Bringing a guest to a wedding

mkfuscMay 6, 2013

Here is my situation. I was invited to an old friend from high school's wedding back home. We were good friends back in the day but college and adult life as caused us to drift apart, but we always make time to have dinner and catch up when I return home for holidays and vacation. I was invited to her wedding with an "and guest." Unfortunately, my boyfriend has had a long standing trip planned for that same weekend and cannot attend with me. I was wondering, since I was invited with an "and guest" would it be OK for me to invite a platonic friend as a date, especially since I will only know a few people at this wedding? I would very much like to bring my best (gay) male friend who also attended high school with us and was friends with the bride. What is the appropriate etiquette for this situation?

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"And guest" means that you can invite anyone you please. If the Happy Couple had wanted to invite your boyfriend specifically, they would have found out his name and put that on the envelope.

You can safely bring your mother, your next door neighbor or your best platonic male friend to this wedding. You could also go alone, if that's what you prefer.

Which isn't to say that the bride and groom might be surprised at seeing you with someone other than your boyfriend. But that's not your concern. They allowed you to pick your escort by putting "and guest" on the invitation.

    Bookmark   May 6, 2013 at 10:14AM
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Camlan is right as a matter of etiquette. An invitation that says "and guest" means any one person you want to bring.


A disturbingly large group of people seem to think it's an acceptable way to invite someone's significant other, rather than bother to find out his/her name. It's not; that's terrifically rude. (I've even seen someone put "and guest" to refer to a new HUSBAND he knew about rather than take a minute to find out his name.) Or maybe they think that the purpose of "and guest" is to make sure that everyone has a dance partner or something and that "everyone knows" that so it's understood that you only bring a date-y guest.

So if you suspect that that is the case in your situation -- that they meant to invite you and your boyfriend as a couple, and don't want some random stranger, not that they are simply inviting all single people to bring escorts -- then you have a different problem.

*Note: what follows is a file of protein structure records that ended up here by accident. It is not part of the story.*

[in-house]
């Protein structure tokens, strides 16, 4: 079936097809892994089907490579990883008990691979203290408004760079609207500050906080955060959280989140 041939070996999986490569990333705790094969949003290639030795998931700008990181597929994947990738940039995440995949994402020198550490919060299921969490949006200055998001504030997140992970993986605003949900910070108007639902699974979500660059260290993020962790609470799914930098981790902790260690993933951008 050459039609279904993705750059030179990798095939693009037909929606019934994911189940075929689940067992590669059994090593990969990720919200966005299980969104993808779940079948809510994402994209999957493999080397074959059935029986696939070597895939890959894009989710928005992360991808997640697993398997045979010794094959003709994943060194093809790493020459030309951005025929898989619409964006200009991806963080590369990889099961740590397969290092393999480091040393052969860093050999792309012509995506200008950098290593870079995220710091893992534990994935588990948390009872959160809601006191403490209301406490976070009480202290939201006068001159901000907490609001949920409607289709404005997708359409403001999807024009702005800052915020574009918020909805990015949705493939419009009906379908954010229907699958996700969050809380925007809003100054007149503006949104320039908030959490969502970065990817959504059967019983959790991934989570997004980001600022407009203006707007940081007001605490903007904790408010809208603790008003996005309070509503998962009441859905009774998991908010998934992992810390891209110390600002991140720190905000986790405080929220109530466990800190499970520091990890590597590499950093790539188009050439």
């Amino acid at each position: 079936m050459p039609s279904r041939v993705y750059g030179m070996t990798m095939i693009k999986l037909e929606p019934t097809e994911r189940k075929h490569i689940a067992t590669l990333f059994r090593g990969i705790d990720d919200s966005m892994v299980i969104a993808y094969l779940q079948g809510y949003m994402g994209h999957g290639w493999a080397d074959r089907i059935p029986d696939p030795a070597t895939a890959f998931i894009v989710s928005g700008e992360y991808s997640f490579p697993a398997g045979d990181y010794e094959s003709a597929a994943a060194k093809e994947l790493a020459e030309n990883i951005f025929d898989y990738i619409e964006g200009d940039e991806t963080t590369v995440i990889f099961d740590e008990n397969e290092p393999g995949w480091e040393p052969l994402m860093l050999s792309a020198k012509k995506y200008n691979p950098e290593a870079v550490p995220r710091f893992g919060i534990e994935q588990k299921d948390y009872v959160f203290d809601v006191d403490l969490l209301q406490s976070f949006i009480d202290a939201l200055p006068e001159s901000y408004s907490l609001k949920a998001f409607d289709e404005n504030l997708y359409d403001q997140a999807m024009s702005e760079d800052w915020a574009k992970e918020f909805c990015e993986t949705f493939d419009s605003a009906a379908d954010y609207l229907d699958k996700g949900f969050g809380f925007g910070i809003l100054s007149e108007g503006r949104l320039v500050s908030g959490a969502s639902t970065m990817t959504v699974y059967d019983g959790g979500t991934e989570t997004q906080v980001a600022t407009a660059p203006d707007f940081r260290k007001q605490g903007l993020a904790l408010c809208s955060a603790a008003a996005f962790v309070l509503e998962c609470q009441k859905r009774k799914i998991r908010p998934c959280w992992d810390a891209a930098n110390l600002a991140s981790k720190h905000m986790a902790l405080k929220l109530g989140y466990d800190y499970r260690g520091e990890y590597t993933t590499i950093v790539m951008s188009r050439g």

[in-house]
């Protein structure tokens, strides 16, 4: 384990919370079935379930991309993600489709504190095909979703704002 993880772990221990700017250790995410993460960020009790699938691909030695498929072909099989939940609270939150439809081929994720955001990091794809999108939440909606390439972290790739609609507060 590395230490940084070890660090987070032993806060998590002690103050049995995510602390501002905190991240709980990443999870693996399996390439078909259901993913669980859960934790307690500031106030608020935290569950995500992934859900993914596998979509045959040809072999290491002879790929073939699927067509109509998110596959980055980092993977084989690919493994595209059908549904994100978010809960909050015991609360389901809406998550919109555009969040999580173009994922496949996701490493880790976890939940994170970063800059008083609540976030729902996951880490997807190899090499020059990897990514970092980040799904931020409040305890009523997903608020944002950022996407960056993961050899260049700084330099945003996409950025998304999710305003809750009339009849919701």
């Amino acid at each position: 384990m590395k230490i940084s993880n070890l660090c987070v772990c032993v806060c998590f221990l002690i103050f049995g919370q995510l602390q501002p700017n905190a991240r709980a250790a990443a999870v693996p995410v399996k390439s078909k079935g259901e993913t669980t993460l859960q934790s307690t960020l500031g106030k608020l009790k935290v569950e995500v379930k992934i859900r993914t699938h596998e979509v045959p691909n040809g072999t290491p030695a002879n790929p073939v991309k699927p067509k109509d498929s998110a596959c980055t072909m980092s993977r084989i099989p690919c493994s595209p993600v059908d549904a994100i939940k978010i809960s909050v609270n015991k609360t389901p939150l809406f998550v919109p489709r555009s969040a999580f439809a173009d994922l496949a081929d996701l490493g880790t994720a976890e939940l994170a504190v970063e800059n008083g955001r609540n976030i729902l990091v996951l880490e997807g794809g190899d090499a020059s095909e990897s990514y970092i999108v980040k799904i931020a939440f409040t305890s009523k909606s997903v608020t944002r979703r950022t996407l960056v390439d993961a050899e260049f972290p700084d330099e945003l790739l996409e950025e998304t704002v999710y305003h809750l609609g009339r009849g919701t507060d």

You still will be perfectly correct if you bring anyone at all, not just your boyfriend -- after all, they did word your invitation that way. But you can't force them to understand that and convince yourself that they have no right to be upset because "it's their own fault if they don't like it because it was their own mistake," true as that would be.

In short, I don't think that the etiquette answer is the whole answer to your problem.

I'd first try to find out if they have invited all single people "and guest." If so, then you have your answer: bring anyone you like. They don't mind having random strangers and don't care if it's a romantic partner or not.

If you don't know anyone you can ask, then I'd send an email to your friend and say something like, "Thank you for the beautiful invitation! Unfortunately, my boyfriend will be out of town that weekend and can't attend. I'm not really in touch with most of the old gang anymore, so I feel a little shy about coming alone. Would it be all right if I brought Dudley Jones instead?" He will either answer, "Of course! Bring anyone you like!" or something like "You know, Katie also doesn't want to come alone; why don't the two of you ride together?" And then you'll have your answer.

I would, though, advise against bringing as your guest anyone who knows the bride or groom more than very slightly. It makes it awkward for the couple if the person is someone who might conceivably been invited on his own, but wasn't. There might also have been a good reason, like bad feelings between him and some other guest. Consider whether you even want to bring a guest at all; it may make you feel more comfortable in the first ten minutes, but if you find yourself wanting to reminisce with your old school friends, you'll be glad you don't have to worry about neglecting your date. Like at a reunion.